'I'd like to buy the world a Coke' Ad Circa 1971
Roberto Goizueta was an unlikely choice as CEO for Coke. However, during his tenure, he stabilized a company that was declining in growth and profit and struggling to keep it’s market share from Pepsi Cola, the new kid on the block. At the time, the company was considered conservative in its spending, forecasting and growth potential.
Goizueta was born in Havana, Cuba, to the Heiress of a sugar fortune and an architect. He graduated from Yale in Chemical Engineering. Joining Coke’s technical subsidiary in Havana in 1954 went against the popular belief that he would return to his family’s sugar plantations. Goizueta’s key strengths were drive and integrity. Additionally, due to his years in the technical division, he was one of two people in the company who knew Coke’s secret formula. During his time as CEO, he would take company profits from $3 billion to over $150 billion.
Once in his position as CEO, Goizueta knew that he would need a strong team to put his ideas into action. His only request on starting the role of CEO was the ability to select his own team. Goizueta had a singular objective: to increase investor wealth. After analyzing corporate holdings, he focused the business directly on the soft drink market, removing company interests in other businesses (such as the shrimp business). He also understood the concerns consumers had with the sugar content in the drink and released Diet Coke within 12 months of being in the role of CEO. Other ventures (such as New Coke) were not as successful. However, ‘Coke Classic’ and ‘Cherry Coke’ were profitable. Coke Classic, in particular, drew on consumer nostalgia as a key source of its success. Other ideas such as bringing the bottling in-house was profitable, putting money into his investors’ hands year after year.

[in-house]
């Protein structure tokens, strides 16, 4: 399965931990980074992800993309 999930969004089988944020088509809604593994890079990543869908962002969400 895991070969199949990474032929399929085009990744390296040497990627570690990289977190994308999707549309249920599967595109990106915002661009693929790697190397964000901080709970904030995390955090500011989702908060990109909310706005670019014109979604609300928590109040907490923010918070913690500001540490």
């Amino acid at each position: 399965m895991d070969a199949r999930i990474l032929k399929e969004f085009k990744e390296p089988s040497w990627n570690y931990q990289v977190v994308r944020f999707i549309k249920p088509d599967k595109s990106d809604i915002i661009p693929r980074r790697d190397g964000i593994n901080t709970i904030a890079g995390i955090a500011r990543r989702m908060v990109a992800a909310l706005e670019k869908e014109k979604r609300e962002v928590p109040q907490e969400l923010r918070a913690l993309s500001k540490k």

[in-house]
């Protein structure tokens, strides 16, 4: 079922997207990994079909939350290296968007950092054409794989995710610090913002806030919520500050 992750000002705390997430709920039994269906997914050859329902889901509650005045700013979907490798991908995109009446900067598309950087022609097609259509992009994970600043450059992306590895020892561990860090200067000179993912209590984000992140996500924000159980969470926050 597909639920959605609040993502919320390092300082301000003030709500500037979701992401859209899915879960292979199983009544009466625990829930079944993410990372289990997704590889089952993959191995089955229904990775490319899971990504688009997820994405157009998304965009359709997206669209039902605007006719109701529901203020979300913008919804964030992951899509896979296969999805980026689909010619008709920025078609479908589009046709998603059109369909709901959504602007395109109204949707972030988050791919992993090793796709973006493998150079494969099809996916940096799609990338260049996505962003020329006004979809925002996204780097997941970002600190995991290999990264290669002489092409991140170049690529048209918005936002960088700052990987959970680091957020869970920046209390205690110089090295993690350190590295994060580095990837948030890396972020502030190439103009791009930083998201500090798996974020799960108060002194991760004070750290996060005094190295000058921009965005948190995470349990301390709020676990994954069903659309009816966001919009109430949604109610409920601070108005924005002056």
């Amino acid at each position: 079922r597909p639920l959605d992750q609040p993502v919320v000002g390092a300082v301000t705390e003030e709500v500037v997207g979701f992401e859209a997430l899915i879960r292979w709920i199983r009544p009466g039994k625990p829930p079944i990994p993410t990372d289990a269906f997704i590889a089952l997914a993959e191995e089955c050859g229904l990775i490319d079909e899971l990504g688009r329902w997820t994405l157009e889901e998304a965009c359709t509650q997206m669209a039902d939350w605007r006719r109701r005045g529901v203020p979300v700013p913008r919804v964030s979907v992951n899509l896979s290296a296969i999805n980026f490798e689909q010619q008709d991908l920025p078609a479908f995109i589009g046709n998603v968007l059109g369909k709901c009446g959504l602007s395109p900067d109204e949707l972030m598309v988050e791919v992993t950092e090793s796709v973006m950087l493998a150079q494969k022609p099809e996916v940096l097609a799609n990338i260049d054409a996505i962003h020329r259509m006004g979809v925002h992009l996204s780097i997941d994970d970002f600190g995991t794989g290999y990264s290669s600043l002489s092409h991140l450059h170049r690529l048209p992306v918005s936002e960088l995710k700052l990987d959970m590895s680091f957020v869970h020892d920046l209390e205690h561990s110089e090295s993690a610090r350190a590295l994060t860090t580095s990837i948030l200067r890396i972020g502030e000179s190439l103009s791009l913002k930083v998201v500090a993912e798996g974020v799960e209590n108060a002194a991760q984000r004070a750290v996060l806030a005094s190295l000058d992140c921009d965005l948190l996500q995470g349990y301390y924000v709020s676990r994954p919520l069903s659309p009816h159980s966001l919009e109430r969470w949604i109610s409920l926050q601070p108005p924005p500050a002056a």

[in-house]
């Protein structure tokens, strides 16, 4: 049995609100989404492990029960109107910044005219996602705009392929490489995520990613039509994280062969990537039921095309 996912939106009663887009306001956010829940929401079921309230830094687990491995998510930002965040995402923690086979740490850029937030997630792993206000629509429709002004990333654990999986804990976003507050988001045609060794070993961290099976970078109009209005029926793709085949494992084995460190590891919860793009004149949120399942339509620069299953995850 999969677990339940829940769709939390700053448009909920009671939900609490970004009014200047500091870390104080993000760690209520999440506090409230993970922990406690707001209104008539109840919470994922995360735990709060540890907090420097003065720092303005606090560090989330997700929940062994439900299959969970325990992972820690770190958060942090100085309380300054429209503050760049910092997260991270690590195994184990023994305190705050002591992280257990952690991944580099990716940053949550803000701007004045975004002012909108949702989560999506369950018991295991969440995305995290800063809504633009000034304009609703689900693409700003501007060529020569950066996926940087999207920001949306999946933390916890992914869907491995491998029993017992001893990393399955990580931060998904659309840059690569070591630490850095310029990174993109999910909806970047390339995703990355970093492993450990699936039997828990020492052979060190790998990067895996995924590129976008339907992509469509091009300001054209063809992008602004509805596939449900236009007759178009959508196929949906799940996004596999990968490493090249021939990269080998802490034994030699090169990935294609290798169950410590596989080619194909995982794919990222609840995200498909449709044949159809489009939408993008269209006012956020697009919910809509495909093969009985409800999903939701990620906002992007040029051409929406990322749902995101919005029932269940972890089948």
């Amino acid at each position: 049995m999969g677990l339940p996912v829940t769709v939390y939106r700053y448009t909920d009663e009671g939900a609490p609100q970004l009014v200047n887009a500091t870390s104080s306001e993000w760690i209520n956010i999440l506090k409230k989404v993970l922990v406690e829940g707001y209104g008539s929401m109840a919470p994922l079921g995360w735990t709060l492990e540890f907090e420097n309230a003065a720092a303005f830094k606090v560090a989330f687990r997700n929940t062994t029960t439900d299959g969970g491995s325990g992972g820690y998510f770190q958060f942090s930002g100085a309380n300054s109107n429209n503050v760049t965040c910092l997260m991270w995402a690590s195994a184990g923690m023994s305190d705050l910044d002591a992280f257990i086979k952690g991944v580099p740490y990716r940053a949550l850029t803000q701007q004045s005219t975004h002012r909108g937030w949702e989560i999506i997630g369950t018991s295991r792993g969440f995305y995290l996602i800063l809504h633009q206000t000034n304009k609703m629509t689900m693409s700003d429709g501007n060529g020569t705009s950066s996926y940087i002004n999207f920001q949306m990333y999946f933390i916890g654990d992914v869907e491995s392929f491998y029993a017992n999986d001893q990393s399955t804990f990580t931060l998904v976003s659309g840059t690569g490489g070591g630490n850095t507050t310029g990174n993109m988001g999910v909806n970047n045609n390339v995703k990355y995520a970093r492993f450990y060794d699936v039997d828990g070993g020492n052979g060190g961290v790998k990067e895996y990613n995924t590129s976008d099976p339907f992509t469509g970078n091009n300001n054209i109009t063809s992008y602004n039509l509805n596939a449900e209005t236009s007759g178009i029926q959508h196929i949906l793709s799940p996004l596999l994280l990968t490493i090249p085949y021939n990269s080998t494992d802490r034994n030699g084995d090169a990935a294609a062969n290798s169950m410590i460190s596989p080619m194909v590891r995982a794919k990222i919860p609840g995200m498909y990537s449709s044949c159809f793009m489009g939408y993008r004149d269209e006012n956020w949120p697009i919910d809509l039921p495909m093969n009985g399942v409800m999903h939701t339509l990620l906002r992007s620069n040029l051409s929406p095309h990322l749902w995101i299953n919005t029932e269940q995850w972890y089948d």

What we can learn from Roberto Guizueta:
1. Build a strong team around you
3. Nostalgia sells